Subjects: Art

We care about our present and our future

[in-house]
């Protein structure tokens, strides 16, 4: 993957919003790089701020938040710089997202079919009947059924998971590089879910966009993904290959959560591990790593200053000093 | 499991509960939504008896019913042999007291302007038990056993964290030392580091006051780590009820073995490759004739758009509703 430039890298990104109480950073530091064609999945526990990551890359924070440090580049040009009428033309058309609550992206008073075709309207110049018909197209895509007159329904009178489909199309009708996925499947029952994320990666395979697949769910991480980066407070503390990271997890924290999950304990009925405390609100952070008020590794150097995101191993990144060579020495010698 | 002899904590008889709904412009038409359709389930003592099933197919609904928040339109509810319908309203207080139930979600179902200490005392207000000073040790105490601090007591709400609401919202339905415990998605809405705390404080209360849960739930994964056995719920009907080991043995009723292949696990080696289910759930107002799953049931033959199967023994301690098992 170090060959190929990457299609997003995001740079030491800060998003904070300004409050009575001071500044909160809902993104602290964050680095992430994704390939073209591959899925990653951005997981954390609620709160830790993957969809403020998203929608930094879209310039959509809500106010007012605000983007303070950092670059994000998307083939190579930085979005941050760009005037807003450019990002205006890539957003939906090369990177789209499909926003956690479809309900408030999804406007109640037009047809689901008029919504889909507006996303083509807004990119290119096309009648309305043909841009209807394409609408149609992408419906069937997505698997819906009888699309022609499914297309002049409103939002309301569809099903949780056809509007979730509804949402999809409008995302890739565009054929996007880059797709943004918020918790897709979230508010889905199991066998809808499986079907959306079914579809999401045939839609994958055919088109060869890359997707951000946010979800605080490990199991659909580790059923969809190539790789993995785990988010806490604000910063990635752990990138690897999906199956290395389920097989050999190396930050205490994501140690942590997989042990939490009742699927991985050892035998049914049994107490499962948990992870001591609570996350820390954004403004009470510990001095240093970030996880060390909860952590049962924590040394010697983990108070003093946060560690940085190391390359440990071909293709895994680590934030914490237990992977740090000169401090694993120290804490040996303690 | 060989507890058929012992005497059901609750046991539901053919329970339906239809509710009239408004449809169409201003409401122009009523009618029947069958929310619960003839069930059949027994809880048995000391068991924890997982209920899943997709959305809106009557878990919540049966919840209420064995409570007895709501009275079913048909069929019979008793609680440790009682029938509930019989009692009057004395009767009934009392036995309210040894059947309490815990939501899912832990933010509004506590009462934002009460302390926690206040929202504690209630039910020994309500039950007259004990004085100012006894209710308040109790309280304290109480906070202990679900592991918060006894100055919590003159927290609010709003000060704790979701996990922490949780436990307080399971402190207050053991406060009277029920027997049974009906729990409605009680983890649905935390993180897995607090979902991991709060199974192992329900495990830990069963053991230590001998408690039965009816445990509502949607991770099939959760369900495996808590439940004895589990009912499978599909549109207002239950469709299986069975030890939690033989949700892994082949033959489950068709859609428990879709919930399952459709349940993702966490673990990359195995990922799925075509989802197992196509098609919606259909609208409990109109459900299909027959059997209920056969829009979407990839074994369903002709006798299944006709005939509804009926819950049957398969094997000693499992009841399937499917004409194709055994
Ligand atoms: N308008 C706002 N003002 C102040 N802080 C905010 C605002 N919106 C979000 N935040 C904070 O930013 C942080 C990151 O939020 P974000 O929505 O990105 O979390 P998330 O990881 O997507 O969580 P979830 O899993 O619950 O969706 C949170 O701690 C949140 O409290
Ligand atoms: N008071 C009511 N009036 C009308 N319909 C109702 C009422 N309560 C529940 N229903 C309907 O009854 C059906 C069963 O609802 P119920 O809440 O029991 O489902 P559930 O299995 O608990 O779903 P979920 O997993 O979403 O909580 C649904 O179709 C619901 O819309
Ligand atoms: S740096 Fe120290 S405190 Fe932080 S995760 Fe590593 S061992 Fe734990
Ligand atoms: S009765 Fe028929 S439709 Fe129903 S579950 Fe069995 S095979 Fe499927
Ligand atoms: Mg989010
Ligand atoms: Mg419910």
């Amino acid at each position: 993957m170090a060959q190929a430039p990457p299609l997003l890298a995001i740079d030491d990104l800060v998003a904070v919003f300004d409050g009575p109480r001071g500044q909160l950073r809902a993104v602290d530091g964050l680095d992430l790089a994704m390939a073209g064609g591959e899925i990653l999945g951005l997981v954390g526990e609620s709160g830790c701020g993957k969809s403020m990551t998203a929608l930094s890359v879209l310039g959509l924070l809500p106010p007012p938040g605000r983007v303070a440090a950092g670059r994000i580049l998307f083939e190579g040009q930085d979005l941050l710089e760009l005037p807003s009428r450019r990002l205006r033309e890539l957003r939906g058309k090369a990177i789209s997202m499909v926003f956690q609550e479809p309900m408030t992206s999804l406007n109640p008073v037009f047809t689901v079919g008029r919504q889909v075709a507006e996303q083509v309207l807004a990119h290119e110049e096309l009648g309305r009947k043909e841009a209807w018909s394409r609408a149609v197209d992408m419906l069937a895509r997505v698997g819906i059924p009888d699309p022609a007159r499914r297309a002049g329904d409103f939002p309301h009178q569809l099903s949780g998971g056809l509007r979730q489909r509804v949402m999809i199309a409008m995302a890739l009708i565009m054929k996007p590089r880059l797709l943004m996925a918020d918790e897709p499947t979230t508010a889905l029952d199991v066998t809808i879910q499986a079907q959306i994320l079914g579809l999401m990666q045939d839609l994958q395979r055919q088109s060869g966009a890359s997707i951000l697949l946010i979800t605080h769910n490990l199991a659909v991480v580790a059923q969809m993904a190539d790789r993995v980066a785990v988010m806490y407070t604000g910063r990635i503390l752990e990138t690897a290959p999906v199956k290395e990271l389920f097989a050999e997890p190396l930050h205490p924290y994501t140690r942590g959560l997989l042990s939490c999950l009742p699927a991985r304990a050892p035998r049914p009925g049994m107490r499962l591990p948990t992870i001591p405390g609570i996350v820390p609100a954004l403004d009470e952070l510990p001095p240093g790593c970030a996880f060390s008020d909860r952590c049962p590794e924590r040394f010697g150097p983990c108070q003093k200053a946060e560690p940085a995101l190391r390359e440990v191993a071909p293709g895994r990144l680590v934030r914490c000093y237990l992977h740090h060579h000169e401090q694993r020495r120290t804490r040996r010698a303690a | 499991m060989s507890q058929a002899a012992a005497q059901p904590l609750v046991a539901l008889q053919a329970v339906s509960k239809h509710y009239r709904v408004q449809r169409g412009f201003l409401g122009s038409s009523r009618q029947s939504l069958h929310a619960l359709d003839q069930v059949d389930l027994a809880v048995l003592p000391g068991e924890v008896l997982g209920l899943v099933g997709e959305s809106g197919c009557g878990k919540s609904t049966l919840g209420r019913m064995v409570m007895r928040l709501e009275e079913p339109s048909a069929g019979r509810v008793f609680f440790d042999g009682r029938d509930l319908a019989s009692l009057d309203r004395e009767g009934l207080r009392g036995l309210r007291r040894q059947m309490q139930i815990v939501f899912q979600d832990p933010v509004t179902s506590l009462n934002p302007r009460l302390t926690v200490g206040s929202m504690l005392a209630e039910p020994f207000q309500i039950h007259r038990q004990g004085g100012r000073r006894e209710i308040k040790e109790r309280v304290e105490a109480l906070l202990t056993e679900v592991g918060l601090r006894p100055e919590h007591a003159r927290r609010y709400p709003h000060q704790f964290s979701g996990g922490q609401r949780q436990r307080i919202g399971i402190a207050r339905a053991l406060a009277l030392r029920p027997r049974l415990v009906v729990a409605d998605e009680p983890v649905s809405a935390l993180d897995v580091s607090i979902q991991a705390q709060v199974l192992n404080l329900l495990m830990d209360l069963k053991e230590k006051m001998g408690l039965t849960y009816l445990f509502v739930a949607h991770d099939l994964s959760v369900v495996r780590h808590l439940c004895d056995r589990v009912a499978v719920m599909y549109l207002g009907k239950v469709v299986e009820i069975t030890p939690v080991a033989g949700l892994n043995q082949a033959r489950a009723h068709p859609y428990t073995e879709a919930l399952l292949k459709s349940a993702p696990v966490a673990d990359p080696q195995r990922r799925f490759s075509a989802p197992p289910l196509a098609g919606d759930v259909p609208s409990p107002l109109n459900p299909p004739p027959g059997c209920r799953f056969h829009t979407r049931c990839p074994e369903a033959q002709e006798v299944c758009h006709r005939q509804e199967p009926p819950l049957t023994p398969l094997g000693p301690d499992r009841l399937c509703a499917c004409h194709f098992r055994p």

We care about our present and our future: A report. Eco- Schools 11th Young People’s Summit… © 2022 Nature Trust – FEE Malta Any part of the publication can be reproduced as long as the source is properly cited and credited. Citation: Nature Trust – FEE Malta (2022). We care about our present and our future: A report. Eco-Schools 11th Young People’s Summit. Listening to children’s voices for sustainability There was a time, in the not-so-distant past, that the notion of listening to and acting on children’s voices was unheard of and even frowned upon. Children were considered as incapable of making value judgements, of evaluating issues and propose solutions to problems unless they were told how to do it by adults. Most of the opportunities offering children a platform were mostly (at best) different forms of tokenism. Children were expected to listen to and uncritically absorb what adults had to say on issues and themes that had a direct relevance to the children’s present and future. Education for Sustainable Development seeks to empower individuals irrespective of age to become active citizens seeking to promote sustainable lifestyles and choices. Nature Trust – FEE Malta sought to actively facilitate this by implementing the international Eco-Schools Programme (locally called EkoSkola). The EkoSkola programme is mainly driven by student initiated and managed actions that start off at school, but then spill over into their households and their community. Since its inception in 2002, the EkoSkola program has worked hard to bring the voice of children to policy makers, both local and overseas. So, over the years EkoSkola has created different fora to achieve this, like: EkoSkola Parliament sessions, consultation meetings with various Maltese presidents and ministers; meetings with the main political party leaders during which they presented a memorandum prior to the General Elections; and countless meetings with mayors and councillors of different localities. Another forum that promotes children’s voices is the annual Young People’s Summit, during which primary and secondary school students discuss various sustainability issues and propose ways how these issues can be addressed. These issues are collated into a declaration that is then presented to members of parliament. There were even cases where these recommendations were also presented to international fora such as during the Informal Meeting of the EU Environment Council; during international conferences about sustainability, and to delegates attending the CHOGM 2015. As part of the COP 26 follow up, the British High Commission sponsored five mini sessions that explored Climate Change from various dimensions that were attended by students from 103 schools (63 primary and 40 secondary). During the online summits, students discussed with local experts the various perspectives of the issues explored and proposed practical actions that could be implemented to address the issues. These proposals were collated in this special publication together with several other inputs from younger children in the form of drawings and craft projects. An interesting spin off from this series of mini summits, was an interest in learning what children from …